Ganienkeh celebrates 25th anniversary
By: Greg Horn
What started out as an occupation of an abandoned girls camp at Moss Lake, New York on May 13, 1974, by a handful of people has turned into a full-blown community. Now, 25 years later, the people of Ganienkeh are celebrating their Silver Anniversary.
On the weekend of May 15-16 the People of Ganienkeh are holding a celebration which will include a tobacco-burning ceremony, breakfast, a video showing Ganienkeh past and present, an open house to all the businesses on the territory, lunch, children’s games, speakers, a feast and a social.
The second day of the celebration will have a tobacco-burning ceremony, a breakfast and a lacrosse game between the Ganienkeh Gunners and the Tyendinaga Wolf Pack.
Ganienkeh holds a unique status among the various communities of the Iroquois Confederacy.
The community of Ganienkeh does not rely on assistance of any kind from the government of the State of New York, or that of the United States.
"Ganienkeh shall be the home of the traditional Red man. Here, according to the rights accorded everyone else in the world, the Red man shall exercise his proven government and society according to his culture, customs and traditions," stated Louis Hall in the Ganienkeh Manifesto.
"According to the rights of the human, he has the right to operate his state with no interference from any foreign nation or government. Here the people shall live according to the rules of nature. Here the Great Law of the Six Nations Iroquois Confederacy shall prevail. The people shall live off the land. The co-op system of economy shall prevail. Instead of the people competing with each other, they shall help and co-operate with each other. Here, they shall relearn the superior morality of the ancients."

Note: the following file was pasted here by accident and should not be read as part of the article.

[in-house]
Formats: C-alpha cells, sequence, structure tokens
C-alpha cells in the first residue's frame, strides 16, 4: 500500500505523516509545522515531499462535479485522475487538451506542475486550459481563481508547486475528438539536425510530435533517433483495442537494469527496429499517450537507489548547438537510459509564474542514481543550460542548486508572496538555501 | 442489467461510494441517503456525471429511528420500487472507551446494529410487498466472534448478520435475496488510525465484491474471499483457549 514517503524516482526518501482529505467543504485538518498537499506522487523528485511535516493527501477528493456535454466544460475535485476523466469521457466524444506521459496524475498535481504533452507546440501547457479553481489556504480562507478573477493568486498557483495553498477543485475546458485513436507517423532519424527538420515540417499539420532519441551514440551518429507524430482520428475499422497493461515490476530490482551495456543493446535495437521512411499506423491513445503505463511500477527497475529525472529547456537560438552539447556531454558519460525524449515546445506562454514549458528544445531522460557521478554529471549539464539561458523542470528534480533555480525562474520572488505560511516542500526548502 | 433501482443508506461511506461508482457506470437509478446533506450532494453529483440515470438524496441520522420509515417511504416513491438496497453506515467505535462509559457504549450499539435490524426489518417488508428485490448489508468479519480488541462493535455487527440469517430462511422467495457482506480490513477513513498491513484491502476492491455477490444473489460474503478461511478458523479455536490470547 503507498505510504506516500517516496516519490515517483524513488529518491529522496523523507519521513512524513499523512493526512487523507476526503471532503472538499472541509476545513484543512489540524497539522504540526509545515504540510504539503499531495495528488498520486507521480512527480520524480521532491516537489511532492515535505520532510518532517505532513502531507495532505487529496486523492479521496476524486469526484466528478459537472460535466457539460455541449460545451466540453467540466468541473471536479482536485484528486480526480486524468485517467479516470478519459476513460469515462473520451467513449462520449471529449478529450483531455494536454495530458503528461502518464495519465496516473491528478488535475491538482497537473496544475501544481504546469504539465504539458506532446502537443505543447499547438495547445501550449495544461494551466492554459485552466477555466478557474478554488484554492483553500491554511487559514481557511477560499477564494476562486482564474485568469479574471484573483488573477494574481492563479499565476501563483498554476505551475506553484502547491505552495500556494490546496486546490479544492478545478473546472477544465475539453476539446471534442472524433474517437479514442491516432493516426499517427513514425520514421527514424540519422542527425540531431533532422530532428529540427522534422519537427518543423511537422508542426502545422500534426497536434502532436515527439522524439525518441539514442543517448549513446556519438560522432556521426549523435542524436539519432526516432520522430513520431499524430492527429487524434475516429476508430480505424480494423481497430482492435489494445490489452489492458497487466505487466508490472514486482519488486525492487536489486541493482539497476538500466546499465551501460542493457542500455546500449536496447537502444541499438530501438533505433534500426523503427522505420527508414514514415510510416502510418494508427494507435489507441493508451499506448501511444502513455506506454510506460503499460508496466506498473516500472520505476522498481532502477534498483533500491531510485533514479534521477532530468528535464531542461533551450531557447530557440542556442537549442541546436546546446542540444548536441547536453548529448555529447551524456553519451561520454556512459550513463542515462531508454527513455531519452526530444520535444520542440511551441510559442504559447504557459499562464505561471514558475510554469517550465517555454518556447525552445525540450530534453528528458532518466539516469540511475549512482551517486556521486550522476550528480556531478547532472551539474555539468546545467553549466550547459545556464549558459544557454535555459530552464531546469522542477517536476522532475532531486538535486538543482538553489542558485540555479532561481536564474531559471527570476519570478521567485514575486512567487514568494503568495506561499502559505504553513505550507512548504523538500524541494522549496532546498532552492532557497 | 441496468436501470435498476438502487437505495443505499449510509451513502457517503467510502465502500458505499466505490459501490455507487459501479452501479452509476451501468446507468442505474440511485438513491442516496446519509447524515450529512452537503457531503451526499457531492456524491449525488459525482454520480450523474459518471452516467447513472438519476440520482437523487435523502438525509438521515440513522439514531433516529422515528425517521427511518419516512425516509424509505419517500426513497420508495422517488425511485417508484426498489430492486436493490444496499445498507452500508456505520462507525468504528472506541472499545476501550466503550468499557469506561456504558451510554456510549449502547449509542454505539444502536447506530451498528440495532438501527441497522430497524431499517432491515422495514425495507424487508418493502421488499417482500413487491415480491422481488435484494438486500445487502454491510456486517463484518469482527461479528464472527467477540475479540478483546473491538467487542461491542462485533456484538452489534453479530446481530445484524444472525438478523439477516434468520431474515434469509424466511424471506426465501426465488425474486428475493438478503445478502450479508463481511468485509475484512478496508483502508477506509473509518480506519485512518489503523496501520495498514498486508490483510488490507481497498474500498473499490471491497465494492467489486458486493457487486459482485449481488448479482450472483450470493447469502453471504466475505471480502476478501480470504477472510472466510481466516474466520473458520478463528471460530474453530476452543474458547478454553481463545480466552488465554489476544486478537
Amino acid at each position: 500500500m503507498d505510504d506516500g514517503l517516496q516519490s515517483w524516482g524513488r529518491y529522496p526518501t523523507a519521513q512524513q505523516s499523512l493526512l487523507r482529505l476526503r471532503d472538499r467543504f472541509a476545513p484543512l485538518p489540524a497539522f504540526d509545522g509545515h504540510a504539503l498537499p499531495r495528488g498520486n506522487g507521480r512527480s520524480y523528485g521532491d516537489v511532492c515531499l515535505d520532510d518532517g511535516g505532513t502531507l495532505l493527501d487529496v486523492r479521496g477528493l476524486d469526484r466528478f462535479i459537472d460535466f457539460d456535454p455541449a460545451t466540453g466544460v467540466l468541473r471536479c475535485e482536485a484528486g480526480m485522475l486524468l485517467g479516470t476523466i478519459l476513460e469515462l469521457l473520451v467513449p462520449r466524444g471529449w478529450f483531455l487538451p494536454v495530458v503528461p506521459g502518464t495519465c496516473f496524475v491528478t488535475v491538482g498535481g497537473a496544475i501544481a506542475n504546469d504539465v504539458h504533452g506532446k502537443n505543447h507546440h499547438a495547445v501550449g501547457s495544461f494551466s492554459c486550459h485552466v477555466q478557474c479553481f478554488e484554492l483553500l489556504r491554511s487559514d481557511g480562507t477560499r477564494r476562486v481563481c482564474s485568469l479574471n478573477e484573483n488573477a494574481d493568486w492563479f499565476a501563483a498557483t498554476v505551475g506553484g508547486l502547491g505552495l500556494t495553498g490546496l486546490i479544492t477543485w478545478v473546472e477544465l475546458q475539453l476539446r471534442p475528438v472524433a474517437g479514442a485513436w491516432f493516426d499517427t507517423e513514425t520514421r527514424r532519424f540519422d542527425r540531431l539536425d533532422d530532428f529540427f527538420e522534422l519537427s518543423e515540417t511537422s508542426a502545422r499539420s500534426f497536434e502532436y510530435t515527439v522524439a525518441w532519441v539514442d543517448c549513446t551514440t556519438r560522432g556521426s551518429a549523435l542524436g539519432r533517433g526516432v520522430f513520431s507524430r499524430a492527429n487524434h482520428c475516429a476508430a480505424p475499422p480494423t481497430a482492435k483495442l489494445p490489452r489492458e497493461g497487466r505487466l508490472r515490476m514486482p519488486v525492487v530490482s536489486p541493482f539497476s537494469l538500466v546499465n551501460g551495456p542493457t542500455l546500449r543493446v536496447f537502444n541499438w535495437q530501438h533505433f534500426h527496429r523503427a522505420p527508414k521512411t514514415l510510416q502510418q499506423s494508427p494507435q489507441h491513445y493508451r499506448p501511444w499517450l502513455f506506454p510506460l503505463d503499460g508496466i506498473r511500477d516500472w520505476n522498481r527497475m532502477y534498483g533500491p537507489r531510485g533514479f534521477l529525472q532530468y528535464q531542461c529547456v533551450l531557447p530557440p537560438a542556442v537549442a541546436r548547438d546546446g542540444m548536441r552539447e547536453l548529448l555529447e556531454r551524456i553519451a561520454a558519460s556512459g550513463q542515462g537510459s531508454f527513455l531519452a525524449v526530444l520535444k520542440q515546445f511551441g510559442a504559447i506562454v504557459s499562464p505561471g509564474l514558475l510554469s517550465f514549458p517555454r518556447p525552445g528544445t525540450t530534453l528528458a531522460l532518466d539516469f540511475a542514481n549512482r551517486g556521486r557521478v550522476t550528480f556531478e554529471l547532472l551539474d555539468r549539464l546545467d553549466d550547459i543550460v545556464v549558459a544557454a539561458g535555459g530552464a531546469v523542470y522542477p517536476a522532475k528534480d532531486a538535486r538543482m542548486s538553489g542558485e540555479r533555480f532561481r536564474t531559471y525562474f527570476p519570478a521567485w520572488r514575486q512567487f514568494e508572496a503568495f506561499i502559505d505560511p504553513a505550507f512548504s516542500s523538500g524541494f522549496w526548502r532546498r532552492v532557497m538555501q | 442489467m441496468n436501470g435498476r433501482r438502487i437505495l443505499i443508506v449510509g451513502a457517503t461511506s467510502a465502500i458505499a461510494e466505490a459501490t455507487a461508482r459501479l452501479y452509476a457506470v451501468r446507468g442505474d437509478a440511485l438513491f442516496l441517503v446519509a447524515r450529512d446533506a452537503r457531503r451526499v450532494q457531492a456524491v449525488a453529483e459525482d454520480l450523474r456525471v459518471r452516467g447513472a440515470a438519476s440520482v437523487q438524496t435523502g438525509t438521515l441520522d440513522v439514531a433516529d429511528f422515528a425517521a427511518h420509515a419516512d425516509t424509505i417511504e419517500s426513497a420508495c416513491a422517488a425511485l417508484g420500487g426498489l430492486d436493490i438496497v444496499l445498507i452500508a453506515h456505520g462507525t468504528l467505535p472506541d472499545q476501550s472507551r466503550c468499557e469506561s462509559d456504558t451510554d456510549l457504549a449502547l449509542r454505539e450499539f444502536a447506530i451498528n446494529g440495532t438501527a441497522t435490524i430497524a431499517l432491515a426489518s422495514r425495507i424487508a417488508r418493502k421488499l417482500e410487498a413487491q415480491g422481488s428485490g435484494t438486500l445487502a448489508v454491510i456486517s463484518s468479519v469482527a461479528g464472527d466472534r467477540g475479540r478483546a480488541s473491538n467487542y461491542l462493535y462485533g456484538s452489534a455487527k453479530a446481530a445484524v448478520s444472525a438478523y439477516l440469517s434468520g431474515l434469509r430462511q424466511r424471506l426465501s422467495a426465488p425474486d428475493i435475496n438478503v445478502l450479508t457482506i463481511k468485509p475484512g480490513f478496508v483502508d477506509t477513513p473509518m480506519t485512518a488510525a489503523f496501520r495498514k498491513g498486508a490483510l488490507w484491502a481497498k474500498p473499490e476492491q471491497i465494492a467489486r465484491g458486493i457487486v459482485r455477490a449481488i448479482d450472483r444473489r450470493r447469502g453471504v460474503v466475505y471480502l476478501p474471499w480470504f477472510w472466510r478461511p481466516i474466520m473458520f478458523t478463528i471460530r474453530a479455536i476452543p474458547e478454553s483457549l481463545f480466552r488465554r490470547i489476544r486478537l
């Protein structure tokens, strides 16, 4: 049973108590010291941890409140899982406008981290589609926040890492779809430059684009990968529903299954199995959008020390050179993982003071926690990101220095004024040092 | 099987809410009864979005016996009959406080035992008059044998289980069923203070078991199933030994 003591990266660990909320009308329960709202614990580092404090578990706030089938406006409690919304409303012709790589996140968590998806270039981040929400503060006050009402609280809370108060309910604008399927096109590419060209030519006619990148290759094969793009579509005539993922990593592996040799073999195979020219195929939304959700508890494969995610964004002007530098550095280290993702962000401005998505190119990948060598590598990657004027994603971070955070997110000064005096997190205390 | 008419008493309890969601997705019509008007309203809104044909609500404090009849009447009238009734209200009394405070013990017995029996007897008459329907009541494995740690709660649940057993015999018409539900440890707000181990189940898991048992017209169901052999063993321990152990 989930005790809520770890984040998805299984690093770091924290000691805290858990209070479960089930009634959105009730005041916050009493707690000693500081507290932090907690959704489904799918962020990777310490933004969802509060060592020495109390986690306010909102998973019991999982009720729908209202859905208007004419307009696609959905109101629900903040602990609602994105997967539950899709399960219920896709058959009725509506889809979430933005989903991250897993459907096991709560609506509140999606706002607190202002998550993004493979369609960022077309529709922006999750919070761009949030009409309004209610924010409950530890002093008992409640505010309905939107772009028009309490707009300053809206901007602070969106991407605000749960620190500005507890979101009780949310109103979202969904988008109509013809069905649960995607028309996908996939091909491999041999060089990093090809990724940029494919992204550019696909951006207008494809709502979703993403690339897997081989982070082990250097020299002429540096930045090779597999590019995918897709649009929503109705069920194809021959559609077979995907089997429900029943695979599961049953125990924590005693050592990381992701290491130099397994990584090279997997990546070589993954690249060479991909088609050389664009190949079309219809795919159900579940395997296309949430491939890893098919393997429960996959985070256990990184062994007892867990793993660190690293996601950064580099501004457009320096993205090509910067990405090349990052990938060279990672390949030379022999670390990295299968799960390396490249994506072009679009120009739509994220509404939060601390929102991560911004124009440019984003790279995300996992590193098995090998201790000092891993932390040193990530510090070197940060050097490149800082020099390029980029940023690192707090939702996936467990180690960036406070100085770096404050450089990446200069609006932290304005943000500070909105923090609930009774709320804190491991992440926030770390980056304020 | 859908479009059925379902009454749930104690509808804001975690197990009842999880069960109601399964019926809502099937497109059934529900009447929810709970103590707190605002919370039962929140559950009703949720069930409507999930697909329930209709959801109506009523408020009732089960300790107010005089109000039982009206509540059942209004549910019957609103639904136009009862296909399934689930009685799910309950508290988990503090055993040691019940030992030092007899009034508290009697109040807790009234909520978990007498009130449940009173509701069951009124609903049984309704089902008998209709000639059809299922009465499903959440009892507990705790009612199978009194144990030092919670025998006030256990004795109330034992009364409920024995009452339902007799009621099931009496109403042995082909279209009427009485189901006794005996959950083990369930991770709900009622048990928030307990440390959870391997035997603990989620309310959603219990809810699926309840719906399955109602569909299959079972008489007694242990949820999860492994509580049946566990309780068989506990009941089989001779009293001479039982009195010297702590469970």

The community of Ganienkeh was created as a Utopia for traditional Mohawk people where they would be free to practice traditional government and religion as stated within the Kaianarehko:wa.
The Ganienkeh Manifesto goes on to state "…the Mohawk Land was lost in an earlier century by fraud and its possession by New York State and the State of Vermont constitute illegal usurpation. No deed signed by Joseph Brant and the New York State agent can extinguish the rights of the Mohawks to their own country. The Native North Americans not only have the rights, but are duty-bound to correct the wrong committed by Brant and the New York State agents against the Mohawk Nation. No individual Indian nor any individual Nation of the Six Nations Confederacy has the right to sell or give away land without the consent of the Grand Council of the Six Nations Confederacy. This was one of the findings of the N.Y. Senate investigating commission which ended in 1922…"
The idea for Ganienkeh began after eviction notices were sent by the Longhouse people to non-Natives living in Kahnawake in the fall of 1973. These eviction notices gave the non-Natives living in Kahnawake two weeks to leave. At the end of the time period not many of the approximately 1,500 people given eviction notices remained in Kahnawake.
"An incident resulted from the eviction - despite an extension - that involved the Provincial Police. Warriors gathered from other places as far away as Oklahoma," stated Hall in the July 22, 1976 edition of the Lake Placid News. Riots then resulted from the presence of the Provincial Police in Kahnawake.
"Indians rallied to the Longhouse to defend it," continued Hall. "That was when we thought of New York. There we were risking our lives to defend 2.5 acres when we’ve got millions in New York State."